Rumba

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Cannes, Critics Week

CANNES -- Why change a winning team? Such is the argument underlying "Rumba," the follow-up by Fiona Gordon, Dominique Abel and Bruno Romy to their critically successful but commercially underperforming slapstick comedy "The Iceberg," which played at Cannes two years ago.

The winsome threesome will be hoping for better returns from their latest foray into gentle whimsy and physical comedy whose style is usually associated with silent movies. However, there is no more evidence now that the general public is ready for a revival of Tati-esque humor, the trio's trademark. Festivals and arthouse circuits appear to be the natural home for "Rumba."

Fiona and Dom (played, of course, by Gordon and Abel) are a married couple who teach at a rural school in northern France and share a passion for Latin dancing. Driving back from a weekend competition, they swerve to avoid a man (Romy) on a suicide mission and crash into a wall. Fiona loses a leg and Dom his memory. They are then separated following a fire in which their house burns down.

This simple narrative serves as a peg on which Gordon, an Australian-born Canadian, and her Belgian partner Abel hang what is essentially a series of sketches and visual gags. Many of them are wordless -- as with "The Iceberg," dialogue is at a premium -- and take place within a fixed frame.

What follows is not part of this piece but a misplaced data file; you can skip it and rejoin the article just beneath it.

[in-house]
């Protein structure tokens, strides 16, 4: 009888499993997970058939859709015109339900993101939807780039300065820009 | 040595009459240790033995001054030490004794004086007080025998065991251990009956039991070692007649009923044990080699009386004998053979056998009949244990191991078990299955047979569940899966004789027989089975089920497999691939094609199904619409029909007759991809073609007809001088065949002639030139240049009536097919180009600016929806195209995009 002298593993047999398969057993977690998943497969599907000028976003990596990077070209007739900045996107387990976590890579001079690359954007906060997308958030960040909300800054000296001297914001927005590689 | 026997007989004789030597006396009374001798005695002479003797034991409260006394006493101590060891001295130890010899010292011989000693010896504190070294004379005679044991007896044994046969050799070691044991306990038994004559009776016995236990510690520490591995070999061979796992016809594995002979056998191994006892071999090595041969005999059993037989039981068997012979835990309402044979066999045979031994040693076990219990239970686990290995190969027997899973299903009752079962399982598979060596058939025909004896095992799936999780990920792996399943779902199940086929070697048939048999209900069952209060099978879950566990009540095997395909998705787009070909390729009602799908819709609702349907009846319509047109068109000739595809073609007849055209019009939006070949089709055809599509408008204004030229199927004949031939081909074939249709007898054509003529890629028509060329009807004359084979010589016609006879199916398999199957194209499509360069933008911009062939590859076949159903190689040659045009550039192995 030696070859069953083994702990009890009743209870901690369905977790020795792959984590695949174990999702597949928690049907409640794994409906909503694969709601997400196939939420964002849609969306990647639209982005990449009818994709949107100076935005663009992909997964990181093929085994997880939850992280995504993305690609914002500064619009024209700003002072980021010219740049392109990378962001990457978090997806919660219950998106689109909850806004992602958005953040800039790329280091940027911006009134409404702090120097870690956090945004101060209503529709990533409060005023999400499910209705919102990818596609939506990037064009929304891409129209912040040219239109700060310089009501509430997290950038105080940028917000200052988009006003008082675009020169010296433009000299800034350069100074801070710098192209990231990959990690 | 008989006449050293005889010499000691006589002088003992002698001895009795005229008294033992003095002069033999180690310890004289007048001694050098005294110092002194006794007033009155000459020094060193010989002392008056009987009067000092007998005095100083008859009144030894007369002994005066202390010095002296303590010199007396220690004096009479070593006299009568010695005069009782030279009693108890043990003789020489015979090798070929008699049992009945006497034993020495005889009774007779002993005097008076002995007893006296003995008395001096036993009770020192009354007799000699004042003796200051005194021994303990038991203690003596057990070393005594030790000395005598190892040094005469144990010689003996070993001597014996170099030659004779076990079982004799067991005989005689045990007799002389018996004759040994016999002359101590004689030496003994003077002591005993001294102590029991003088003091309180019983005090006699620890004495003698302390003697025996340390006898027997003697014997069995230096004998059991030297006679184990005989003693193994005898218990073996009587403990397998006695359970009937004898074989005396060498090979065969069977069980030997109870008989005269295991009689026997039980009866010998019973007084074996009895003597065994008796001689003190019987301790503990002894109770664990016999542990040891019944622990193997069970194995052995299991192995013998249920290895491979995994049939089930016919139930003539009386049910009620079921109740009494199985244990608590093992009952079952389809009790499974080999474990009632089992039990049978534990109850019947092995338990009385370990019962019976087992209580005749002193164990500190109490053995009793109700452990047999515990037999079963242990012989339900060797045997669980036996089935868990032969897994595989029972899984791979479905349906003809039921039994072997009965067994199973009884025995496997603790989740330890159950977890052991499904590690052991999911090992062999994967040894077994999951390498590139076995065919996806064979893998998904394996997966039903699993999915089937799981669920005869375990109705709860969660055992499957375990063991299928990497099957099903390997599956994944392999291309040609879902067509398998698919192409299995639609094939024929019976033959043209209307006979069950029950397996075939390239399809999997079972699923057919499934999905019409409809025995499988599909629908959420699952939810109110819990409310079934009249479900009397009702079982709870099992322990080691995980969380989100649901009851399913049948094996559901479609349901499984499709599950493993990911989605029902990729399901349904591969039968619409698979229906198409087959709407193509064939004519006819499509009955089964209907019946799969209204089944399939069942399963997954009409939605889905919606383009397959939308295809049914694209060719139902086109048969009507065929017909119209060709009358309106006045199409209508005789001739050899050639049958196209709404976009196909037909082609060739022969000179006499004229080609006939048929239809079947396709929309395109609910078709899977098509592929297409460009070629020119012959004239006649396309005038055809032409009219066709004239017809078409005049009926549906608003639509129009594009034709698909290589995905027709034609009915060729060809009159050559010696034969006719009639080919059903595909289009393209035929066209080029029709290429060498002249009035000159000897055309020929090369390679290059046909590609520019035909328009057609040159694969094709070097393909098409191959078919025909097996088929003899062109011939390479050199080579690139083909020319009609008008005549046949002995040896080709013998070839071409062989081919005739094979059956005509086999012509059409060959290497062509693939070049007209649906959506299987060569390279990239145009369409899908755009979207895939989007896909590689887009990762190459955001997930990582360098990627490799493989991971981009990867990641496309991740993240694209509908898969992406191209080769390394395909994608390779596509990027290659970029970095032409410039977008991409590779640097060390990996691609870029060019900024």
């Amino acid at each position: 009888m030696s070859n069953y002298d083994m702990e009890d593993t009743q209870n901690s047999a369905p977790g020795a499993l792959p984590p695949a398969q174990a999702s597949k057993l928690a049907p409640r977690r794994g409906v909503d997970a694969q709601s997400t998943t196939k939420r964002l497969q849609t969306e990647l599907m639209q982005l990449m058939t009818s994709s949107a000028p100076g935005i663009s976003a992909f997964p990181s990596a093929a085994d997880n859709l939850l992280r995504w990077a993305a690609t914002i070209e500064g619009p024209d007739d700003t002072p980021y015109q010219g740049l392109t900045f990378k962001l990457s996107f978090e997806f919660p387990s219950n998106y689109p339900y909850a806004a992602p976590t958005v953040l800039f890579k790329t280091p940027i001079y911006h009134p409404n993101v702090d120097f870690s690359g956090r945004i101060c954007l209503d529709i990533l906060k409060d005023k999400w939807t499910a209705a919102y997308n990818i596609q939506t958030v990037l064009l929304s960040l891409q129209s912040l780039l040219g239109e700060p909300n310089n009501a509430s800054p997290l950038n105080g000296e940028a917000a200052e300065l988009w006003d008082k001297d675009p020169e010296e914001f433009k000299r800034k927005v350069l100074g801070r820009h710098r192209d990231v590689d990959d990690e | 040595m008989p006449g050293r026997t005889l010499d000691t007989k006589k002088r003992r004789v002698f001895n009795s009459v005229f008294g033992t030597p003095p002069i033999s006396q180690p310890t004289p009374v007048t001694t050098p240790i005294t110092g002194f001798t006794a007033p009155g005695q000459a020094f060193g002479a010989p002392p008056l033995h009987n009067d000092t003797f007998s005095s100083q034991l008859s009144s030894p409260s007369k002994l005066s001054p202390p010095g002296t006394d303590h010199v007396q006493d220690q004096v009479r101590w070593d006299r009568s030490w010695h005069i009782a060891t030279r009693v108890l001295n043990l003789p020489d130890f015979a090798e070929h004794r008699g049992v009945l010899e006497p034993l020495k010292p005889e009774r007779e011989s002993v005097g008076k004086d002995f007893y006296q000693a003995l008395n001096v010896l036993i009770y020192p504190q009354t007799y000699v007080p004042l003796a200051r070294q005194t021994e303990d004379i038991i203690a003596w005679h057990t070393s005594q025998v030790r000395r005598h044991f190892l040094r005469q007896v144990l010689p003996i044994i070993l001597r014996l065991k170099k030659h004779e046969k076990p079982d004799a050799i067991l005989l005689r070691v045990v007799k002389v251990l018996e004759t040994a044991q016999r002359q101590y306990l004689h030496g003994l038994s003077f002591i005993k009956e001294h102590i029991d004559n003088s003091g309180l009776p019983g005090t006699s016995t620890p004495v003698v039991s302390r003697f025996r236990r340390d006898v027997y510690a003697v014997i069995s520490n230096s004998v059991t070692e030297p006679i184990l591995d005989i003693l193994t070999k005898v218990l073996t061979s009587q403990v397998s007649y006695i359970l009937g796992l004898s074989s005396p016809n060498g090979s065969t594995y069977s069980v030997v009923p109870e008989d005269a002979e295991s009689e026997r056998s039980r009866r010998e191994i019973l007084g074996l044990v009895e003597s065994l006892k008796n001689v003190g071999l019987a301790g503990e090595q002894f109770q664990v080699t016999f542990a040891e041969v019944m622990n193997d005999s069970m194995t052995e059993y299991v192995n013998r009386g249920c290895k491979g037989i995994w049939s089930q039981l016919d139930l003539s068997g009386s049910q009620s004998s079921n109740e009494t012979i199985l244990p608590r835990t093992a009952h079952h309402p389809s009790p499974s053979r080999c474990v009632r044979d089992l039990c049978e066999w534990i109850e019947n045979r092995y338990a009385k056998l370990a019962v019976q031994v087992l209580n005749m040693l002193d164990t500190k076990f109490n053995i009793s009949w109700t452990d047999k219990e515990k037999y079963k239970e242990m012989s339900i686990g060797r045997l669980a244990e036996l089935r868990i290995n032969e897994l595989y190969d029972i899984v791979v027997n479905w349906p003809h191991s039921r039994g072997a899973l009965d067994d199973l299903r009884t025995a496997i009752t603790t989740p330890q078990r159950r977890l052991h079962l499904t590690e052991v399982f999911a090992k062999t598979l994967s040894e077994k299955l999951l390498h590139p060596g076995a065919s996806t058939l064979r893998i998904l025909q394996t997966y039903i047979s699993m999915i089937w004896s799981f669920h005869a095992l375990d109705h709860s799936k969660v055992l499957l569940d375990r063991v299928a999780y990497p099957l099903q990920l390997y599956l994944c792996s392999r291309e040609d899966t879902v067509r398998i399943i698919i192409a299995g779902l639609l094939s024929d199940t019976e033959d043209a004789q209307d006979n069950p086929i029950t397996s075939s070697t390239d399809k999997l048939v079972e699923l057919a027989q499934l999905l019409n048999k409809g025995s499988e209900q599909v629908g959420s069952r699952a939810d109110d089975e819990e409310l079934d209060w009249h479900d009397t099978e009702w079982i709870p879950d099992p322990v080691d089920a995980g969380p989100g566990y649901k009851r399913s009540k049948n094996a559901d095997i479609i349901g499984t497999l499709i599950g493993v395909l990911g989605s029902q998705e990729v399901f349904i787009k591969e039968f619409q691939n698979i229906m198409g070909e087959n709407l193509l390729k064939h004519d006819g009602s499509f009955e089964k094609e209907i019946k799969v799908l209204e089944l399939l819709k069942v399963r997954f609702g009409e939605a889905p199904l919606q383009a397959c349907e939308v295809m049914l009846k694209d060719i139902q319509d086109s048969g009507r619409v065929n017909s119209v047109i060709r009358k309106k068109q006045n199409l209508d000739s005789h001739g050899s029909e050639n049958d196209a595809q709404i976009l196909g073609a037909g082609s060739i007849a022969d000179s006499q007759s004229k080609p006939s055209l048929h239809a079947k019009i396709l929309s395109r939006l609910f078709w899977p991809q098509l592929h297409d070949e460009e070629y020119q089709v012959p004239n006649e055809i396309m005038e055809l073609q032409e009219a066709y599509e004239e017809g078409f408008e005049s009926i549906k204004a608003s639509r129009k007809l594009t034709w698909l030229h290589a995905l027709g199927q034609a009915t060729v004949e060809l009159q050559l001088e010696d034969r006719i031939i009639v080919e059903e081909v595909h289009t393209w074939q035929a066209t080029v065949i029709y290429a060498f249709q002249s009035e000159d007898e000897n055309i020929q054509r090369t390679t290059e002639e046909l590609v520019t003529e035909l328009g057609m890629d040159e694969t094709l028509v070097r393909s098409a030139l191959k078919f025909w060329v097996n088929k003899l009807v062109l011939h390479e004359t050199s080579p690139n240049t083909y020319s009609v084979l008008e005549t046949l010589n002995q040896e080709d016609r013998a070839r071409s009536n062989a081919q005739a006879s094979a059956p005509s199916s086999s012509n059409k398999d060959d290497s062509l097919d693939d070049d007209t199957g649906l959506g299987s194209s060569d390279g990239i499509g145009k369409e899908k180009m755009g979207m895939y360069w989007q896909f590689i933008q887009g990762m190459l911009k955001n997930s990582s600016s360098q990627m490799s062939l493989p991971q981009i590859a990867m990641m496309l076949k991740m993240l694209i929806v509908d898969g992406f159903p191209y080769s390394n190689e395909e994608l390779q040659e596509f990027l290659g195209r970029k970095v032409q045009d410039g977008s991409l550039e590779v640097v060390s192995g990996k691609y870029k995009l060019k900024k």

There is much in "Rumba" to please discerning audiences. Pre-title sequences are particularly inventive. Gordon and Abel make imaginative use of back-projection, notably during the hectic car journey in which they rush back home to fetch their dancing clothes, and of overhead shots and shadow-play to highlight their dance routines. There is plenty of slapstick, too, but the couple's humor is mostly deadpan. Responses will range from guffaws to a twitch of the lips, according to taste.

Perhaps the movie could best be considered a family entertainment -- a little of something for everyone. One admires the commitment of the filmmakers and freshness of much of the material, but the rarified nature of the humor means that the movie never fully engages.

Production companies: MK2, Courage Mon Amour, RTBF
Cast: Fiona Gordon, Dominique Abel, Bruno Romy, Philippe Martz, Clement Morel.
Directors/screenwriters: Fiona Gordon, Dominique Abel, Bruno Romy.
Executive producers: Claire Dornoy, Abel & Gordon.
Produces: Marin Karmitz, Nathanael Karmitz, Charles Gillibert, Abel & Gordon.
Photography: Claire Childeric.
Production design: Nicolas Girault.
Costumes: Claire Dubien.
Editor: Sandrine Deegen.

Sales: MK2 Diffusion.
No MPAA rating, 77 minutes.


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